A one-and-done playoff scenario with this version of the Manitoba Moose wouldn't be a surprise, but neither would a trip to the AHL'S Western Conference final.
Usually, after 78 games of an 80-game season, getting a handle on a team is possible, but the Manitoba Moose remain a mystery.
The Moose could finish as high as first in the North Division or drop to fourth with just two games remaining on their schedule. Nothing, other than a playoff berth, is for certain with these Moose.
"You would hope we would be able to have success in the playoffs, but it won't be that easy. When you look at it, everybody is going to be in the same boat," said Moose coach Claude Noel. "The difference from first to fourth in our division, whether there's a crossover or not, will be maybe four points. What's that -- win or two wins? The teams we play in the playoffs will have just as much on the table as we do."
Noel looks at his roster and likes much of what he sees, but admits, "there are still question marks."
Like all AHL teams, the Moose have a mix of new pros and veterans with varying degrees of experience. The older players have, for the most part, carried their end of the load with this team, but the prospects have yet to blossom into legit AHL players.
It's unfair to put all the blame at the feet of first-rounder Cody Hodgson, but he's the most obvious disappointment at this stage. Hodgson has, at times, been Manitoba's best player, but the overall body of work lacks consistency. What Hodgson can provide in the post-season will tell a lot of Manitoba's story.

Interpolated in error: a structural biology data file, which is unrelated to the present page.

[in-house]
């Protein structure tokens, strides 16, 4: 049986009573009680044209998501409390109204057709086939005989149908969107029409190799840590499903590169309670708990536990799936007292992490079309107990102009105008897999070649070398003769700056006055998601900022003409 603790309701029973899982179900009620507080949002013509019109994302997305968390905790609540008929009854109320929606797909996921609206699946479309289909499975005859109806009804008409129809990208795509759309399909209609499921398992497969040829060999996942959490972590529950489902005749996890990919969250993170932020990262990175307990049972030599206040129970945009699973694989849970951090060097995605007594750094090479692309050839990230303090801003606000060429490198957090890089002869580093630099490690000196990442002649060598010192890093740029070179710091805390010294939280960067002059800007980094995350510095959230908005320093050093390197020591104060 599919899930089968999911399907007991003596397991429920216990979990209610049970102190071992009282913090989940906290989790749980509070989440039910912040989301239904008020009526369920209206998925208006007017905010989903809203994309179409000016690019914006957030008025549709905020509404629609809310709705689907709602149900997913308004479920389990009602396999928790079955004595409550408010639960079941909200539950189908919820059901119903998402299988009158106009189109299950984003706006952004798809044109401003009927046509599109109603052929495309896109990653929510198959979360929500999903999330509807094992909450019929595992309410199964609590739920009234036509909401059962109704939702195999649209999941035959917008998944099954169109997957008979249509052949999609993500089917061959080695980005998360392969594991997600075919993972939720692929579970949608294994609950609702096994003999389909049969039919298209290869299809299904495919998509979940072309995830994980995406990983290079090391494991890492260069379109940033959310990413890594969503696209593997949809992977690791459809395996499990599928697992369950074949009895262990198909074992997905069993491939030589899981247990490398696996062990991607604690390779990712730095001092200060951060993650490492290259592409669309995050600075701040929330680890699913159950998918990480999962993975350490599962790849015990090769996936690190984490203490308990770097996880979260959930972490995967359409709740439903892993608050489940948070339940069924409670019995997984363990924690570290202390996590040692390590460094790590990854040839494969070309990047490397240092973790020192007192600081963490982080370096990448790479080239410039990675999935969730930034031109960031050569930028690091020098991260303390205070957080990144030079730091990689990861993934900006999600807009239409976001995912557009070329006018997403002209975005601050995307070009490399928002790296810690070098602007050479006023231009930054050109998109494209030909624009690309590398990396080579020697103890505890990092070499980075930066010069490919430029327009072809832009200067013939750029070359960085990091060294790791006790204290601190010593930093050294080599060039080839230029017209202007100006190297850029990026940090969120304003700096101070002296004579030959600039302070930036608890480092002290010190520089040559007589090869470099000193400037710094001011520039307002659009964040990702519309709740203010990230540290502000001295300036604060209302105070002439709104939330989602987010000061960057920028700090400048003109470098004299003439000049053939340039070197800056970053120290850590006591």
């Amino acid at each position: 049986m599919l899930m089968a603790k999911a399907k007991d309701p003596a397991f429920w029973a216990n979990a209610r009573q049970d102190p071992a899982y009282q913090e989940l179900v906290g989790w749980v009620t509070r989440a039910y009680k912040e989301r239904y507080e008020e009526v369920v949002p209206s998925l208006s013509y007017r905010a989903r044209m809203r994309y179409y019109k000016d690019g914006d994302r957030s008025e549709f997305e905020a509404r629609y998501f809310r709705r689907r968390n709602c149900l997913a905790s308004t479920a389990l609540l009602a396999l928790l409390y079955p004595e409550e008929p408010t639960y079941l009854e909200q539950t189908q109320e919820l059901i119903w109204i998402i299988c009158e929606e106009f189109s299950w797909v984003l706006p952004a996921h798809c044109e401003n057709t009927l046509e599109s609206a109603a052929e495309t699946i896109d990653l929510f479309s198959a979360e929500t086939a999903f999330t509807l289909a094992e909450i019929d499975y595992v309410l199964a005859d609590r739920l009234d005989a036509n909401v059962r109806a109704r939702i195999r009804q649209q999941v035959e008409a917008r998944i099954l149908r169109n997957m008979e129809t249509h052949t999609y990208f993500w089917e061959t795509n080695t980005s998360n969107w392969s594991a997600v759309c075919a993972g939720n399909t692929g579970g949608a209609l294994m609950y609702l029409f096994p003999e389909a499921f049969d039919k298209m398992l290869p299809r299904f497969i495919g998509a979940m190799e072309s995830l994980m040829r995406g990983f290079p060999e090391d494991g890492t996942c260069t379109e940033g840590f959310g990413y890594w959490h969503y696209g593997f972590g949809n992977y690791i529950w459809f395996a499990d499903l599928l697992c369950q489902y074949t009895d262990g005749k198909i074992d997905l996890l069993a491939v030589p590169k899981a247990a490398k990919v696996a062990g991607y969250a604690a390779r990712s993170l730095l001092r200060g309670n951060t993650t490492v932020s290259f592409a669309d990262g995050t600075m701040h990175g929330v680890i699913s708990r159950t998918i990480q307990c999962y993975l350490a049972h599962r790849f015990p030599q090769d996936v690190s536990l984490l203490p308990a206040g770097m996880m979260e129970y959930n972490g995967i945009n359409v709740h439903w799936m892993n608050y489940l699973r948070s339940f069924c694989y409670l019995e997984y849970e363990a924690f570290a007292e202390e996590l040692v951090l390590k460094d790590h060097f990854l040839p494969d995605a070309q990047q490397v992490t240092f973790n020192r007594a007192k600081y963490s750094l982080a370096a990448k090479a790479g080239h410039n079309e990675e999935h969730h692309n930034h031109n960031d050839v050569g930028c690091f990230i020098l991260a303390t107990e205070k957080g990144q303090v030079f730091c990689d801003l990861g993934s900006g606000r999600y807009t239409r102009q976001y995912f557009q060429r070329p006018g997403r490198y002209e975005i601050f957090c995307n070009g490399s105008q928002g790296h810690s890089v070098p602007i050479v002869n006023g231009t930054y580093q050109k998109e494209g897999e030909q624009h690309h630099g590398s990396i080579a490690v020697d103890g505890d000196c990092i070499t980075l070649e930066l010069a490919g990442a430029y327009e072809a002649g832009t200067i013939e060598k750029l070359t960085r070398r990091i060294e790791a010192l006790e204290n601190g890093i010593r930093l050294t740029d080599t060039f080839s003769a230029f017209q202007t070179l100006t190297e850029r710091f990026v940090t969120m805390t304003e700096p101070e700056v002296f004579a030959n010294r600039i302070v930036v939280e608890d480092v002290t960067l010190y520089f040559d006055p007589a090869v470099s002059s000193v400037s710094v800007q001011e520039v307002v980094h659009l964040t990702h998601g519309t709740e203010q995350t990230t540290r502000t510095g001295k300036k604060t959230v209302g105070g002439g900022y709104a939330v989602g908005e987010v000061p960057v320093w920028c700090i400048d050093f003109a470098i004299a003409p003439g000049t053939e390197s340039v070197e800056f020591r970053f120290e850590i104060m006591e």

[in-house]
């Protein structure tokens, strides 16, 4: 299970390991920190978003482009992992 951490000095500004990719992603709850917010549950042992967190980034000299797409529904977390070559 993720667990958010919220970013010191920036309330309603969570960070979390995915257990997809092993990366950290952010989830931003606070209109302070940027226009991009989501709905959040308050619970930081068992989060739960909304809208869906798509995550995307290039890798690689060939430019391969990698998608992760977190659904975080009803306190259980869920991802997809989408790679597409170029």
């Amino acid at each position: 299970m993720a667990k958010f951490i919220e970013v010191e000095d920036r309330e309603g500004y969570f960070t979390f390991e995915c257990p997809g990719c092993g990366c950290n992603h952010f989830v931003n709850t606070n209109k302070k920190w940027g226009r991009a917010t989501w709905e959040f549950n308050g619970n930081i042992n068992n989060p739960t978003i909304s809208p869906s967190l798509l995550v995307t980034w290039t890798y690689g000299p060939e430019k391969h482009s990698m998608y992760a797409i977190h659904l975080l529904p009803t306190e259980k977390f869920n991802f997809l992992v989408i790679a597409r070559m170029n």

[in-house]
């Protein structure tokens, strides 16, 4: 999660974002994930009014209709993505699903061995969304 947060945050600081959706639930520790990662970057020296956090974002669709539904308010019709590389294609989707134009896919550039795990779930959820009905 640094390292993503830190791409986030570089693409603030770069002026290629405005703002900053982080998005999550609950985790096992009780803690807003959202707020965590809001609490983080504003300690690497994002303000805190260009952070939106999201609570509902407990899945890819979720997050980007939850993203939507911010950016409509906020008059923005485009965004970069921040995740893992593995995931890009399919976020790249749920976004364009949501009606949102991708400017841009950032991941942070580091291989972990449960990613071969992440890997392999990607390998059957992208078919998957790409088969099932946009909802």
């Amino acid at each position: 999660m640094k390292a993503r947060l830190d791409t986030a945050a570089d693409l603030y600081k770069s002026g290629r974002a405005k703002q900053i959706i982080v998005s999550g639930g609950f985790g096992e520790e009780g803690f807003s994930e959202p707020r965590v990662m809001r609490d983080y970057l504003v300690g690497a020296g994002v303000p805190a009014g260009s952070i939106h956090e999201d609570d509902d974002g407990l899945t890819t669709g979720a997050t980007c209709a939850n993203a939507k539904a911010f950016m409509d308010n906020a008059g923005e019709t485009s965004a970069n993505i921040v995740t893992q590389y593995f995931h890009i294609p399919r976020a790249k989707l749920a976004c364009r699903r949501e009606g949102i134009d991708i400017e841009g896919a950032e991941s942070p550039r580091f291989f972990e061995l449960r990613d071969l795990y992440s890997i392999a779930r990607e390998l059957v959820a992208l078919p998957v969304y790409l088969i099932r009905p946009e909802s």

The Moose will very likely get no help from the parent Vancouver Canucks this playoff and may, in fact, suffer at the needs of the big club. If Vancouver gets on a roll and goes deep into the Stanley Cup playoffs, they'll lean on the Moose for depth. So often in this relationship, it's been the other way around. Vancouver is the NHL's top club and the safe bet is that they will be playing long after the Moose have disbanded for summer haunts.
The Moose have scored 216 goals while allowing 201 and are middle-of- the-pack in both areas. The power play is little better than dreadful, ranked 26th in a league of 30 teams. Penalty-killing is a strength, ranked second in the AHL with an 86.2 per cent success rate.
Manitoba isn't going to outgun many opponents. They need to check the opponent's hat, coat and car keys to have a chance most nights.
"I think we stack up pretty good, but I don't see us having an easy route," Noel said. "When I look at our team, we don't create a lot of scoring opportunities, there are some things that we don't do well, and when I look at individual players, I have to question how many 'A' games do we have going. So there are some concerns, no question. I don't see us being two steps ahead of anyone else, that's for sure."
The Moose have added grit as the season has developed, but still have a number of players who can be labelled soft.
"I still would like us to be a harder team to play against, but that's something that in the room they're going to have to sort through, because we've been down that road a lot," said Noel.
Soft teams don't go far in the post-season. And as Noel suggests, it's not just us who can't figure what the Moose are; the players themselves have yet to decide. All that can be said to that is, hurry up.